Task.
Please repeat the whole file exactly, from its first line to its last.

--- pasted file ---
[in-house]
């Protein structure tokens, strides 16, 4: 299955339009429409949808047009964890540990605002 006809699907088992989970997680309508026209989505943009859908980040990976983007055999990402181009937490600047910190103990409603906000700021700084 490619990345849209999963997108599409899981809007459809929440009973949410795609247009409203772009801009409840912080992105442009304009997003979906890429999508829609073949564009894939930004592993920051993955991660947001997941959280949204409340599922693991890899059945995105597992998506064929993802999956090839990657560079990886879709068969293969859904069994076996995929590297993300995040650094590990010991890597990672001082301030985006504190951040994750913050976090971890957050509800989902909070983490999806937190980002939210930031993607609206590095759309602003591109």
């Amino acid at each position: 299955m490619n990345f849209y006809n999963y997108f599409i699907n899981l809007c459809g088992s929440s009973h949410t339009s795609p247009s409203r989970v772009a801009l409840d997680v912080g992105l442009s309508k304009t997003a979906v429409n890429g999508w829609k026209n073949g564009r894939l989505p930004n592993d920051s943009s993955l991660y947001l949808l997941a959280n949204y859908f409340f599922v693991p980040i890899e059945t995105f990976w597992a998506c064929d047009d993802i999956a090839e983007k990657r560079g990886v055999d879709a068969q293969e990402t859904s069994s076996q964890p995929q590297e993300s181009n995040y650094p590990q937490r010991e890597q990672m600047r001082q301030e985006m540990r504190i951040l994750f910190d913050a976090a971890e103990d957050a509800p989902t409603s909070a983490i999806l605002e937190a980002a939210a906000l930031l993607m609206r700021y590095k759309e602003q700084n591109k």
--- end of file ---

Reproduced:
[in-house]
């Protein structure tokens, strides 16, 4: 299955339009429409949808047009964890540990605002 006809699907088992989970997680309508026209989505943009859908980040990976983007055999990402181009937490600047910190103990409603906000700021700084 490619990345849209999963997108599409899981809007459809929440009973949410795609247009409203772009801009409840912080992105442009304009997003979906890429999508829609073949564009894939930004592993920051993955991660947001997941959280949204409340599922693991890899059945995105597992998506064929993802999956090839990657560079990886879709068969293969859904069994076996995929590297993300995040650094590990010991890597990672001082301030985006504190951040994750913050976090971890957050509800989902909070983490999806937190980002939210930031993607609206590095759309602003591109």
């Amino acid at each position: 299955m490619n990345f849209y006809n999963y997108f599409i699907n899981l809007c459809g088992s929440s009973h949410t339009s795609p247009s409203r989970v772009a801009l409840d997680v912080g992105l442009s309508k304009t997003a979906v429409n890429g999508w829609k026209n073949g564009r894939l989505p930004n592993d920051s943009s993955l991660y947001l949808l997941a959280n949204y859908f409340f599922v693991p980040i890899e059945t995105f990976w597992a998506c064929d047009d993802i999956a090839e983007k990657r560079g990886v055999d879709a068969q293969e990402t859904s069994s076996q964890p995929q590297e993300s181009n995040y650094p590990q937490r010991e890597q990672m600047r001082q301030e985006m540990r504190i951040l994750f910190d913050a976090a971890e103990d957050a509800p989902t409603s909070a983490i999806l605002e937190a980002a939210a906000l930031l993607m609206r700021y590095k759309e602003q700084n591109k």